By Hon. Katherine Hammack, assistant secretary of the Army for Installations, Energy and EnvironmentJanuary 6, 2016
From the Pope to the President to Paris, there is a growing national and international discussion about the causes of climate change and what actions, if any, should be taken by policymakers.
The U.S. Army, however, does not have the luxury of engaging in this debate -- instead, we must respond to the effects of climate change that are already affecting our mission.
We need to look no further than Alaska, long considered to be on the front line of climate change. The Army's premier training grounds at Fort Wainwright have experienced substantial climate-related challenges in recent years. Warmer weather earlier and for longer periods is restricting live-fire training due to the risk of forest fires, while thawing permafrost threatens our infrastructure.
Loss or restriction on the use of training lands attributed to climate factors incurs real costs in terms of time, money, and resources. Without predictable access to training areas and ranges, individual skills and unit readiness will suffer. This, in turn, can impact the Army's ability to respond when called upon to meet the needs of the nation -- making us more vulnerable at a time when we can least afford it.
The Army is also not immune from the impacts of increasingly frequent extreme weather events taking place across the country.
In August 2013, intense rainfall at Fort Irwin, California, caused severe erosion, washing out roads and toppling training structures and electronics. The event incurred $64 million in flood-related damages, and nearly delayed an important training activity for an Army tactical unit supporting Operation Enduring Freedom. Yet Fort Irwin is located in the heart of the Mojave Desert -- an area not known for rain, let alone flood waters reaching as high as 15 feet.
Recent National Climate Assessment projections show these and other extreme weather events -- droughts, wildfires, heat waves, floods -- will continue to increase in both frequency and intensity.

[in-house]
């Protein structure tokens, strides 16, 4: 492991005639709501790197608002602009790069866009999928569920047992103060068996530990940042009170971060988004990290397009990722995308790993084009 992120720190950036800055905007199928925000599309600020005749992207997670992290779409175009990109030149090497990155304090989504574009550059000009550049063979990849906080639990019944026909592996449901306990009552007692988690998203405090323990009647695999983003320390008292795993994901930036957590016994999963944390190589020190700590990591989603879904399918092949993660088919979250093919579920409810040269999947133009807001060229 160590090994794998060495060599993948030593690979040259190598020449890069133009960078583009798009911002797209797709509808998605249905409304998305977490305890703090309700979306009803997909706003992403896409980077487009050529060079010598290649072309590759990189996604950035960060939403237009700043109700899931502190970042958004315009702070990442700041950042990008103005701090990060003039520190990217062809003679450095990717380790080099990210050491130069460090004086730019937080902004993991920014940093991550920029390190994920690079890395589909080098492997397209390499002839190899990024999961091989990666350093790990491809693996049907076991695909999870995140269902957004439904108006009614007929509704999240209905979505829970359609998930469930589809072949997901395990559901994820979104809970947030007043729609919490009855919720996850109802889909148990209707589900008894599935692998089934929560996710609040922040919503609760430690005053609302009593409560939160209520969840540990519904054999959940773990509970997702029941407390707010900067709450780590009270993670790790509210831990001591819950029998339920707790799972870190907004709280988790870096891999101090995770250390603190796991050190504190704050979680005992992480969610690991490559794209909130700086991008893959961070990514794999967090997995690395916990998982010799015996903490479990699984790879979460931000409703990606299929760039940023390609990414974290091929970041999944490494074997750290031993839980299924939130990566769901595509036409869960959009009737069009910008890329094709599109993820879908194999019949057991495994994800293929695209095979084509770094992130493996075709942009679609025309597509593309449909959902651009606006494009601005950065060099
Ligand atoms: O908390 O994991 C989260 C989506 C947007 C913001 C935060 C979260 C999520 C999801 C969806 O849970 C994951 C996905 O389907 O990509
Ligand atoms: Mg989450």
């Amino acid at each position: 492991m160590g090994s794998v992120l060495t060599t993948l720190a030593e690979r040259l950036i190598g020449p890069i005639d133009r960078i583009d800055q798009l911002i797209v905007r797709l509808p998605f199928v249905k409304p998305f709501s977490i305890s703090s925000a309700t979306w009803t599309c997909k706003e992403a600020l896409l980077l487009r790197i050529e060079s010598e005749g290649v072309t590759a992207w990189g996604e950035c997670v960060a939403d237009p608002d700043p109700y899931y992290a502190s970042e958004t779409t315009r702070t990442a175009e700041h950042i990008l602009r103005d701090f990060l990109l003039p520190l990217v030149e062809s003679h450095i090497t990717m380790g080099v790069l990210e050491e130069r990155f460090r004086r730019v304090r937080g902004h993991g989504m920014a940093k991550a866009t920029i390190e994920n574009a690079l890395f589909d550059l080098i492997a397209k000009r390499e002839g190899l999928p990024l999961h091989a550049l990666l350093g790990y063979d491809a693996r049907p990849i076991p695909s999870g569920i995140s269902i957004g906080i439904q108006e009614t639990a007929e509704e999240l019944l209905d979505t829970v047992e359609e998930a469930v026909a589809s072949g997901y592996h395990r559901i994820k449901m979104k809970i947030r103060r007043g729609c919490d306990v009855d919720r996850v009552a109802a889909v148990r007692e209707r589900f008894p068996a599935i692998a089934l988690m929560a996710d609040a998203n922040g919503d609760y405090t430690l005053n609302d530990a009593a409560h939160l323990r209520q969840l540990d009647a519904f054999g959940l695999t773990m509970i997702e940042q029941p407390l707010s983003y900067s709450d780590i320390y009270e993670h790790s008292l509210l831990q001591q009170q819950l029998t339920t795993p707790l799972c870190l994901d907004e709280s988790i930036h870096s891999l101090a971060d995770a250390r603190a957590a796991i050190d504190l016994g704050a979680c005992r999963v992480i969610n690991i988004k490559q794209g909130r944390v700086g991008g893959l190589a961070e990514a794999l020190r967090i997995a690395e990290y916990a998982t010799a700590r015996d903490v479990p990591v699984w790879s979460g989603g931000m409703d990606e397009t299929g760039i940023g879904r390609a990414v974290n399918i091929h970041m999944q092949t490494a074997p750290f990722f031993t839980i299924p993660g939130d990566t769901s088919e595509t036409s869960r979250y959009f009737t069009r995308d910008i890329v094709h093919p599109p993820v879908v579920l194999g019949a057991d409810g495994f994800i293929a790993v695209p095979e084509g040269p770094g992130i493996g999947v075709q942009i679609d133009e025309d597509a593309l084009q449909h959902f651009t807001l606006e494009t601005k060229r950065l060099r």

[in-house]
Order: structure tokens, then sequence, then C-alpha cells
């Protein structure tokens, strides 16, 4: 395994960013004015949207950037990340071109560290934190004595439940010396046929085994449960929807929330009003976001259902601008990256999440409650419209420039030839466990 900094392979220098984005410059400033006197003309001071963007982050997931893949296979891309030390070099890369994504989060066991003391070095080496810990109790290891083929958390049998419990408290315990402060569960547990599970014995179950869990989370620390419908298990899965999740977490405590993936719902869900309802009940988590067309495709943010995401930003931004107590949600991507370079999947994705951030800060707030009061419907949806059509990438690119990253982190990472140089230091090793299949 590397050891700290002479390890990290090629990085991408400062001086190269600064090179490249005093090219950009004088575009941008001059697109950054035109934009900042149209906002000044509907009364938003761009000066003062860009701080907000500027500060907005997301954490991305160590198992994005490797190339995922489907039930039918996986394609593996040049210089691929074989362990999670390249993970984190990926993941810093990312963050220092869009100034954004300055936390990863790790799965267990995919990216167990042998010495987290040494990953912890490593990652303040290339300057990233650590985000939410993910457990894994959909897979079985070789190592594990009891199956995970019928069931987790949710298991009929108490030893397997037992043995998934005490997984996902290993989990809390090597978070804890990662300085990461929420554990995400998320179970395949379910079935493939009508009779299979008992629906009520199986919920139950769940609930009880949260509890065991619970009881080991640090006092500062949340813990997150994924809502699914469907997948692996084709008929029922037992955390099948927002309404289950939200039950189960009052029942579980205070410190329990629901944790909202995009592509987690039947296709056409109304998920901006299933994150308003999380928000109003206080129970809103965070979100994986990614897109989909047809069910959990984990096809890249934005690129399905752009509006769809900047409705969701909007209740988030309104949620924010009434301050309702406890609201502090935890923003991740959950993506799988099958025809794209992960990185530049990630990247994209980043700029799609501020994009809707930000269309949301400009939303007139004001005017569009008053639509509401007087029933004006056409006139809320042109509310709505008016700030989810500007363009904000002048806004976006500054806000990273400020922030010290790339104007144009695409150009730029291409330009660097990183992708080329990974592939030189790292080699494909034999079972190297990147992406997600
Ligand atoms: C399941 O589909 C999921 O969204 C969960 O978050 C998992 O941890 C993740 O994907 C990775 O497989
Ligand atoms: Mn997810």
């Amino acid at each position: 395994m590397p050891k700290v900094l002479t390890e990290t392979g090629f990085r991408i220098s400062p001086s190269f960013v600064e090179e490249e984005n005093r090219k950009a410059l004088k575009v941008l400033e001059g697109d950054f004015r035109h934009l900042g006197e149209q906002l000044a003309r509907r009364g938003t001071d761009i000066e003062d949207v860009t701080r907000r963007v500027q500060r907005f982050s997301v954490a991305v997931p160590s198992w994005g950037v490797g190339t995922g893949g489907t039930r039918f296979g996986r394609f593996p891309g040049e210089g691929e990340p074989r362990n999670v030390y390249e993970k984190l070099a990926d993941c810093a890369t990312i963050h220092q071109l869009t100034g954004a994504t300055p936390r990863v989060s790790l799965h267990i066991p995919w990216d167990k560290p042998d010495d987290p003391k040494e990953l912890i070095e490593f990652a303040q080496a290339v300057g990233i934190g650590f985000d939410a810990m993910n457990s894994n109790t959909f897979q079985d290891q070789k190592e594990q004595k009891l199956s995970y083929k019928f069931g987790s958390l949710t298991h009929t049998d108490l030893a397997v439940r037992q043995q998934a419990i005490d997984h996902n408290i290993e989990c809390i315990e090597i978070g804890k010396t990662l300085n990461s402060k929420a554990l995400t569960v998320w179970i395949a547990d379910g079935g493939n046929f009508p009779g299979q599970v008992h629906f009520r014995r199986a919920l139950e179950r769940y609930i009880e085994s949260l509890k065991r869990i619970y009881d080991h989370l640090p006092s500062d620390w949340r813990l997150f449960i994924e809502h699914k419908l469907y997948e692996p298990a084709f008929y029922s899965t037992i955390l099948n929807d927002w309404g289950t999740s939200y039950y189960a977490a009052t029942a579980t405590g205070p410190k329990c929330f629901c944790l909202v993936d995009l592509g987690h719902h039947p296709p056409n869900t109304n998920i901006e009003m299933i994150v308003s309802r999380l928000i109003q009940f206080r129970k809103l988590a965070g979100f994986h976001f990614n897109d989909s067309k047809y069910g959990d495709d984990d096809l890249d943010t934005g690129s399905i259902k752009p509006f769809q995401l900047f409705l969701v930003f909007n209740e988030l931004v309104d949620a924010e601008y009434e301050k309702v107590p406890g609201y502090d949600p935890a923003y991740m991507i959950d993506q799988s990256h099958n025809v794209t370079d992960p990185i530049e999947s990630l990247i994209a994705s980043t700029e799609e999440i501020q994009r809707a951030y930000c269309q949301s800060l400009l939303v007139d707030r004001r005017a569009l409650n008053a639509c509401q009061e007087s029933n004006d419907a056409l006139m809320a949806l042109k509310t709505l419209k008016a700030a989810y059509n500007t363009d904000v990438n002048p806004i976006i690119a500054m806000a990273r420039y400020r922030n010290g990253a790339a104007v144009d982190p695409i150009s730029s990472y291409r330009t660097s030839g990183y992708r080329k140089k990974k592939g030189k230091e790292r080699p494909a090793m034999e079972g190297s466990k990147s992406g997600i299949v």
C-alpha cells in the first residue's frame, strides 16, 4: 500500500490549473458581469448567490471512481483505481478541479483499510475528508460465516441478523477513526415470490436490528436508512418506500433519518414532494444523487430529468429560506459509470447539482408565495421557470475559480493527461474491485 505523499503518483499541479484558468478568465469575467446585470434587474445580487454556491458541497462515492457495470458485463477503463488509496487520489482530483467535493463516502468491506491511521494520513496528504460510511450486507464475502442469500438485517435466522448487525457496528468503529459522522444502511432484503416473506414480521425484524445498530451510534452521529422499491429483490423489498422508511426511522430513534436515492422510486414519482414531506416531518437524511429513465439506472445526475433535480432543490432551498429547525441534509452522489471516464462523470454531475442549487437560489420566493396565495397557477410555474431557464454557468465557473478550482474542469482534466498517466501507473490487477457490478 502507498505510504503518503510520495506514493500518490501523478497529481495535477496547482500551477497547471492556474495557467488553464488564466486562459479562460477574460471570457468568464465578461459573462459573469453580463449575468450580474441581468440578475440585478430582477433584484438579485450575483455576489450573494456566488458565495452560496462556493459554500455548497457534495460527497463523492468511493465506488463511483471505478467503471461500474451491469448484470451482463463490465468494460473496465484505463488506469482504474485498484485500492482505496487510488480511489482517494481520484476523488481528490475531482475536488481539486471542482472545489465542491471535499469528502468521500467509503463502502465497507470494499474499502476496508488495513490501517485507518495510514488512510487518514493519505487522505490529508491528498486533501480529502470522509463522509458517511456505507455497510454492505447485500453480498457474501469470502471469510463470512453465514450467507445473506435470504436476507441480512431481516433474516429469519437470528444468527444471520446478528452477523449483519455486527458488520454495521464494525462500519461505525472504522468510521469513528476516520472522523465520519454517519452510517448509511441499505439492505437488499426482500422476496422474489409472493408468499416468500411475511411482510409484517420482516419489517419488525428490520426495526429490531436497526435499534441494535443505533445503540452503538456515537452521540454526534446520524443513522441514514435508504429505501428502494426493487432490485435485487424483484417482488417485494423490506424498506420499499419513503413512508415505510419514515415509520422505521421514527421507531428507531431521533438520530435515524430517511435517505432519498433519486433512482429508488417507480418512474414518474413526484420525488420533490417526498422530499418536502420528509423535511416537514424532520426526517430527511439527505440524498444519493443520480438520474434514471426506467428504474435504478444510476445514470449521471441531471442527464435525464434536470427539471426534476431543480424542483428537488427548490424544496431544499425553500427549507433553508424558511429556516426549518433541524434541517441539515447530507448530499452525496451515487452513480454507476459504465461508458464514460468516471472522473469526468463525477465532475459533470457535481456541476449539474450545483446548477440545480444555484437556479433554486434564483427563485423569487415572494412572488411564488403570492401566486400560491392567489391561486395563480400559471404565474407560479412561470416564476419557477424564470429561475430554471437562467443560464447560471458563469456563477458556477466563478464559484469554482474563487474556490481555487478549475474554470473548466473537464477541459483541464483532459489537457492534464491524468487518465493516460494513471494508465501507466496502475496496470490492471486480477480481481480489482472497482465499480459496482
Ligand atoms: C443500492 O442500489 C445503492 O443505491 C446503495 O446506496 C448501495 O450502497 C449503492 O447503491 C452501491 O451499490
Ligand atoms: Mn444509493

Incredibly, nearly half of the cost of major construction projects in the Army's fiscal year 2016 military construction budget addresses risk and damage associated with a changing climate.
Because the National Guard and Corps of Engineers act as first responders for recovery operations, and our Soldiers assist with humanitarian missions following natural disasters, the Army is increasingly stretched thin to cover these needs.
With the added pressure of sequestration, there could be real implications for our national defense.
The Army is doing its part to mitigate and adapt to the impacts of climate change. Through our "Net Zero" initiative, we have made significant progress toward the sustainability and resiliency of our installations -- ensuring they are able to continue operations, deploy Soldiers, and support their local communities in case of a natural disaster.
While we continue to fight this battle on the front lines, we hope Congress will work with us to better assess the challenges posed by a changing climate.
For the U.S. Army, the existence of climate change is not a theoretical debate. It is a reality that we must act swiftly to address. The security of our Soldiers -- and our nation -- depends on it.